Lake Street Initiative bridges students and community

By Anna Waugh

Two years ago, Benjamin Filene, the Senior Exhibit Developer at the Minnesota Historical Society, met with Macalester’s Community Service Office staff and George Latimer of the Urban Studies Department to develop civic engagement projects that would benefit both institutions and the greater public.
This conversation has turned into the Lake Street Initiative, which so far has produced approximately seventy-five student research projects over the past two years, which have focused on topics ranging from histories of local Lake Street businesses to biographies of women who live and work in the Lake Street community.

“It takes a lot of energy to get out of the classroom,” said Paul Schadewald, Associate Director of the Civic Engagement Center. He said that is why he has a lot of respect for the professors who have taken on the Lake Street Initiative.

Twelve classes have focused on Lake Street over the past three semesters, with topics ranging from history to art to environmental studies. In some of the classes students worked directly with Lake Street community organizations, while others researched a particular aspect of Lake Street and presented a display.

Projects from Adrienne Christiansen’s “Women’s Voices in Politics” class were displayed at the Blue Moon Café last December. Projects completed last spring in classes for Chris Wells and Paul Dosh are on display right now at the Resource Center of the Americas. These projects have also been displayed in the communities that students studied.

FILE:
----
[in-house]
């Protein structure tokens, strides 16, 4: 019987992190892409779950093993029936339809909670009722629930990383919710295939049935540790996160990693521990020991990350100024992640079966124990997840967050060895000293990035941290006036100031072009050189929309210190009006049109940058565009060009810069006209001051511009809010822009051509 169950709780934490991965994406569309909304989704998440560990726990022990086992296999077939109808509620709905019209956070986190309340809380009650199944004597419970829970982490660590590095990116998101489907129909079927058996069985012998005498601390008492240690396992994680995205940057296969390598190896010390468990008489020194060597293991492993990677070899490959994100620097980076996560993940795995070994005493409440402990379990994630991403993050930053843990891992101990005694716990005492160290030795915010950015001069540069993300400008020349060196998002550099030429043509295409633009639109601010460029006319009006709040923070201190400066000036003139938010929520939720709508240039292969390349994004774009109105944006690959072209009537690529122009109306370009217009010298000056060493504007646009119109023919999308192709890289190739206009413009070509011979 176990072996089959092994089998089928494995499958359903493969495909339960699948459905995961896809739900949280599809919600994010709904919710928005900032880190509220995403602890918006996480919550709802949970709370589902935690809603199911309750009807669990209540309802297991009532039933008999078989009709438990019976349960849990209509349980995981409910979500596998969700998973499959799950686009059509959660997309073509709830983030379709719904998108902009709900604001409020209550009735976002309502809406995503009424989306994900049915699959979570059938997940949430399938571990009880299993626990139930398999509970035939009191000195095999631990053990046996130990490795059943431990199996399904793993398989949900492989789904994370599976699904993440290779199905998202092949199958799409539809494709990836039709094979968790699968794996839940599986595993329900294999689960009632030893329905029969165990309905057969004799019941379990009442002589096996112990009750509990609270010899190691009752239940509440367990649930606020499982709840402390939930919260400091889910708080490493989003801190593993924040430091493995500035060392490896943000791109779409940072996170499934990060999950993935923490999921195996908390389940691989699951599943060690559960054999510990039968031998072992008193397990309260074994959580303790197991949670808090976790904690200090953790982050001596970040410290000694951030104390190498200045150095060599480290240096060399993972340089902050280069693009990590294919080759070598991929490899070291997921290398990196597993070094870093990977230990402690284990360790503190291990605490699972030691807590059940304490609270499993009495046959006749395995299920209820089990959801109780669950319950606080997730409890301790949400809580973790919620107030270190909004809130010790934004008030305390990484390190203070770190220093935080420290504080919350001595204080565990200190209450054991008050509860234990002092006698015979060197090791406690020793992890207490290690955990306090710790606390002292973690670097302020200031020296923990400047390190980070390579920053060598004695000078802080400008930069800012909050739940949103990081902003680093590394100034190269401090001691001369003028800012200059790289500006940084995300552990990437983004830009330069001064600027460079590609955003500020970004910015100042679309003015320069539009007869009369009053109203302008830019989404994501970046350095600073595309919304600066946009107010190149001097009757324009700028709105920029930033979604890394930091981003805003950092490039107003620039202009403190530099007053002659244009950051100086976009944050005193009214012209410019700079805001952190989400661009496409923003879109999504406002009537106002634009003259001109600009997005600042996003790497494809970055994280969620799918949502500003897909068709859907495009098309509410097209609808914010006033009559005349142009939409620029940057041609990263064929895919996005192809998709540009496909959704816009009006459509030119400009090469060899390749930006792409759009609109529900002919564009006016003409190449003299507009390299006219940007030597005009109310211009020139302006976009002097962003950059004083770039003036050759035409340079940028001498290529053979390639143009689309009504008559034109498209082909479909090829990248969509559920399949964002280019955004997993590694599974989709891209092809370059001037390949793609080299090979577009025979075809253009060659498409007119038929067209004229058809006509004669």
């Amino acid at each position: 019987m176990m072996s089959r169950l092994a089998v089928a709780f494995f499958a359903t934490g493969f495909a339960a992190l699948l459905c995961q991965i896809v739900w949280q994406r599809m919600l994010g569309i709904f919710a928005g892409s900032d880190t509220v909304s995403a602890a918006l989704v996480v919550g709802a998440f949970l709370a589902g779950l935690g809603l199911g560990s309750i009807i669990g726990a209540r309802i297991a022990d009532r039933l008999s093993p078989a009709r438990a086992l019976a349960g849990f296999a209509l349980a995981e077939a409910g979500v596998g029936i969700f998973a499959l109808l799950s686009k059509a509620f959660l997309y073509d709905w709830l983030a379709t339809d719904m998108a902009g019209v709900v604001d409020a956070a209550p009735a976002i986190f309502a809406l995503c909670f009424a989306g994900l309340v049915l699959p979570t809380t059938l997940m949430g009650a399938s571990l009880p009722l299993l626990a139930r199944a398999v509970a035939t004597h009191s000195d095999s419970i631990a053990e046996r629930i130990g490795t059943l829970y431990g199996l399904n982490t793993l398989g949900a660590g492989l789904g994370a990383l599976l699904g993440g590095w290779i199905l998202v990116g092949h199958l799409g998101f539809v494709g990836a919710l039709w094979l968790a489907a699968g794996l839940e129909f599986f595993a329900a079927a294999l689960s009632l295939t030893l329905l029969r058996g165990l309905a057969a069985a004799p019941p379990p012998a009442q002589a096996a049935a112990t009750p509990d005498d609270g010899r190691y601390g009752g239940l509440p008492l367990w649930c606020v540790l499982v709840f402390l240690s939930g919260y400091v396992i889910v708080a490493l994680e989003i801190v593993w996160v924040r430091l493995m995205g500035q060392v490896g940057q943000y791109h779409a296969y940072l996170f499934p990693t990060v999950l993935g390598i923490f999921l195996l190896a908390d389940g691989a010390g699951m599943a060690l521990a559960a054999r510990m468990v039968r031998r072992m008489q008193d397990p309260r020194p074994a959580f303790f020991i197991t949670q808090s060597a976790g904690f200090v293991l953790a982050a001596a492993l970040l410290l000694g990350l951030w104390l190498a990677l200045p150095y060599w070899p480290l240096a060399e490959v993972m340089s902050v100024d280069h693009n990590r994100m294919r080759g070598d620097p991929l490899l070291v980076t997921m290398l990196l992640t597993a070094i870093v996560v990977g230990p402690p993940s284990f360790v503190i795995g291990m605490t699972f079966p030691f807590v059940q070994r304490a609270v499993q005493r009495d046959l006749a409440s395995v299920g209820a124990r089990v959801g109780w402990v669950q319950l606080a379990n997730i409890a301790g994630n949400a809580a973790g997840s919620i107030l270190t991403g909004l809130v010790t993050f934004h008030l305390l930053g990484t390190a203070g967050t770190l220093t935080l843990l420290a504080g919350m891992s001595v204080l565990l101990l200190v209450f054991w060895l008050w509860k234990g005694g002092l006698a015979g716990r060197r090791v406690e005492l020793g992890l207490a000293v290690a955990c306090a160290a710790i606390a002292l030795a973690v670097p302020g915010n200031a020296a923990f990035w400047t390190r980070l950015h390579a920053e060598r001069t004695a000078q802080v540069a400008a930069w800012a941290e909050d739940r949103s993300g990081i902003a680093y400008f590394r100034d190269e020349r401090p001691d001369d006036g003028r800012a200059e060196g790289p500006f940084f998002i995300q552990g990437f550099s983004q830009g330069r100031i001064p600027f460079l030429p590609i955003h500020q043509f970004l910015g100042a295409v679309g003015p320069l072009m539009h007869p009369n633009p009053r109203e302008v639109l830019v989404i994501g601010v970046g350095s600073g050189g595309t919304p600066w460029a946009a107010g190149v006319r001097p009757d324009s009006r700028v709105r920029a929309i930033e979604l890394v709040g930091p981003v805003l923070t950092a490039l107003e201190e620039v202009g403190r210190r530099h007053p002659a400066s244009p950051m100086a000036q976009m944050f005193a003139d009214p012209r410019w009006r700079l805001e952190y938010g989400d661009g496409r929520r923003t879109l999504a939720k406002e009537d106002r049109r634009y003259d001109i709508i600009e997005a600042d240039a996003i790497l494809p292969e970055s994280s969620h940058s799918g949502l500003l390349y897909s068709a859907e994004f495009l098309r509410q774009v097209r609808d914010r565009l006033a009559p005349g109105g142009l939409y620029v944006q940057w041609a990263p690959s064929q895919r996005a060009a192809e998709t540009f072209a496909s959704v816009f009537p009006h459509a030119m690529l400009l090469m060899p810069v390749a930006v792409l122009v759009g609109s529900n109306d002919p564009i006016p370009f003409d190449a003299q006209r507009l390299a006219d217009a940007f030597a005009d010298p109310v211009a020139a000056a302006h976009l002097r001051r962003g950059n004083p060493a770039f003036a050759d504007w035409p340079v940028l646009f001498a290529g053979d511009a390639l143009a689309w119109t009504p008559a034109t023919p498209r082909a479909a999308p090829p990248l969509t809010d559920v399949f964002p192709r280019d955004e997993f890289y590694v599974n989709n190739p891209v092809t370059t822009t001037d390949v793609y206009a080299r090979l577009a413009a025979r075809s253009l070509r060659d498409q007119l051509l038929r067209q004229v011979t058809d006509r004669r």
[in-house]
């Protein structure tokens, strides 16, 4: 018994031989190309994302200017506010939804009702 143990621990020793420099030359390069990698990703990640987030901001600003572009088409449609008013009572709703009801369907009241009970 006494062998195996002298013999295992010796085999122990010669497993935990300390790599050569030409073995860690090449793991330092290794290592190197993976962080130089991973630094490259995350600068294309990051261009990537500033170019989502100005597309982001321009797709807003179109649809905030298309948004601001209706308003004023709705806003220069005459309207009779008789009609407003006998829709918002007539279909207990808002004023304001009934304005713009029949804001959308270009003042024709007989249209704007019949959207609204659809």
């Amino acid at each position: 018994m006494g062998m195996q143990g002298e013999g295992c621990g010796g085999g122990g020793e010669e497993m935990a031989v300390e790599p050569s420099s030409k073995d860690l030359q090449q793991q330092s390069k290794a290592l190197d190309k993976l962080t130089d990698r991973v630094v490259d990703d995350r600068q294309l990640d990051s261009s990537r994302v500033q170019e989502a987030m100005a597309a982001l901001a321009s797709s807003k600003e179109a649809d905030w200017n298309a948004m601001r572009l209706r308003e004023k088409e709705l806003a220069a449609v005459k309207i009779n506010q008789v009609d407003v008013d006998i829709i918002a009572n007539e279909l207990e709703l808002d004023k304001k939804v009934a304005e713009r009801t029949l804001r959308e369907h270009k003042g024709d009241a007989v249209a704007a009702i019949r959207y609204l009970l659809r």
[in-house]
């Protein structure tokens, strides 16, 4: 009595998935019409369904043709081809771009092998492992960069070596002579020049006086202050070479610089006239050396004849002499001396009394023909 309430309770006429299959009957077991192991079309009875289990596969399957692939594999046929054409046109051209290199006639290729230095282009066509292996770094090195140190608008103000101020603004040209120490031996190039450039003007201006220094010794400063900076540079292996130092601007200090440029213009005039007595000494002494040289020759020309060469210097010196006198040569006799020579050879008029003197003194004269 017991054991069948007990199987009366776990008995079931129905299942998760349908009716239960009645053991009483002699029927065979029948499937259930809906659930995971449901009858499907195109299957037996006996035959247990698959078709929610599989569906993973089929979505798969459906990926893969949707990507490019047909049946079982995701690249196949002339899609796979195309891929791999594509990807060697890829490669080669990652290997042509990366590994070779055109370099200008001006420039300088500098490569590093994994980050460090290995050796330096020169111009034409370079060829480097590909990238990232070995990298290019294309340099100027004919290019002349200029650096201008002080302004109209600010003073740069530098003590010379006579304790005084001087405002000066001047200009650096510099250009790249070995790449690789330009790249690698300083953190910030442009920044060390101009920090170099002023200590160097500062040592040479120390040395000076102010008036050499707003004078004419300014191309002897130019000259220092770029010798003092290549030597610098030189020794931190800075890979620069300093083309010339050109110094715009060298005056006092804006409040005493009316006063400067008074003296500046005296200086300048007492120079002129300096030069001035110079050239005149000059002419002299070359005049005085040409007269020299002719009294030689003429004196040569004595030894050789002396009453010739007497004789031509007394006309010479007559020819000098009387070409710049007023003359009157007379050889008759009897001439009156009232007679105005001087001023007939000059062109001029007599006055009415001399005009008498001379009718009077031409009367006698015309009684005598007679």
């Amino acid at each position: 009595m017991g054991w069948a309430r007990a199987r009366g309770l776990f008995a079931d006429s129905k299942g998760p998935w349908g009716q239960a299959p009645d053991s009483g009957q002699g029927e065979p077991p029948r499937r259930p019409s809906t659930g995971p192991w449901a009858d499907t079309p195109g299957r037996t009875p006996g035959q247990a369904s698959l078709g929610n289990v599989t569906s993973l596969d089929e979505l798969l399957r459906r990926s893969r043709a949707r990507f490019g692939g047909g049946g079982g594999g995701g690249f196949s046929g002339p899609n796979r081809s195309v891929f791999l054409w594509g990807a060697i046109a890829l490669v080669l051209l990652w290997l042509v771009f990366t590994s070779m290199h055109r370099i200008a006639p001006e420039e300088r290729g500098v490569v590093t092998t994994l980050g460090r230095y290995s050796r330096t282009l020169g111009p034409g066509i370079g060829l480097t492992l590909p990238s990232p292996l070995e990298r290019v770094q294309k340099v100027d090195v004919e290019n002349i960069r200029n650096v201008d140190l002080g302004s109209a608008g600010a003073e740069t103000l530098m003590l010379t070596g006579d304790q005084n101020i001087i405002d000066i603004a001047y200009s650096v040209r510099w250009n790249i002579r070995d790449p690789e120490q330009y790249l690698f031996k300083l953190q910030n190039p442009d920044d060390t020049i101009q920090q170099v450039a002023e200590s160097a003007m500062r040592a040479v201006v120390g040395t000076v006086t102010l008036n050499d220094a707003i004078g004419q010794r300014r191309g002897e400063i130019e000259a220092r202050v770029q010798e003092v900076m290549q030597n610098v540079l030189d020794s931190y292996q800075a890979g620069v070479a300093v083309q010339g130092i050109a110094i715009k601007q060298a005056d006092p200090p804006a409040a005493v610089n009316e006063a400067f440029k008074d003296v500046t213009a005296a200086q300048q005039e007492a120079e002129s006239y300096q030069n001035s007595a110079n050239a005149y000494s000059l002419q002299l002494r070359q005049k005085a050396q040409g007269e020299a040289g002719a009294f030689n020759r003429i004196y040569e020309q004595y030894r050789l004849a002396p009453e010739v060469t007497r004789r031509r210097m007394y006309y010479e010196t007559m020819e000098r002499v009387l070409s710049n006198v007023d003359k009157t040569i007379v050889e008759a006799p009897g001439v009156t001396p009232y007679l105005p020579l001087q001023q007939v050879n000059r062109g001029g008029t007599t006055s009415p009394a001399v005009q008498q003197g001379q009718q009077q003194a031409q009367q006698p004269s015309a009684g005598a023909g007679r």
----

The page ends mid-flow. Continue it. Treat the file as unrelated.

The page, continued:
President Brian Rosenberg said that he believes that the Lake Street Initiative has been valuable to students, and said that often he thinks that off-campus experiences are the “most educational.”
Schadewald agreed, saying he thinks that the project has been a “bridge builder between professors, students, and the sites [that students research.]”
Next spring, the Minnesota Historical Society will combine the information from all of the projects to create a large-scale exhibit that incorporates the student work.
Lake Street is a major thoroughfare connecting Minneapolis and St. Paul. It declined during the ’80s and early ’90s when it was known for its high drug and crime rates. However, the past few years have seen a major revitalization of the neighborhoods along Lake Street and an influx of new immigrant populations.
“So many of the larger stories if you grow up on Lake Street are about the challenges that Lake Street has faced,” Schadewald said. “This project tried to build on the good sides as well.”

These projects are part of a broader goal of the college to connect students with the Twin Cities. “We aren’t in a cornfield,” Rosenberg said. According to the President, projects like this one connect what is going on in the community with what is happening in the classroom, and he says that many curricular grants have been given to faculty members this year who have developed courses that involve aspects of the city.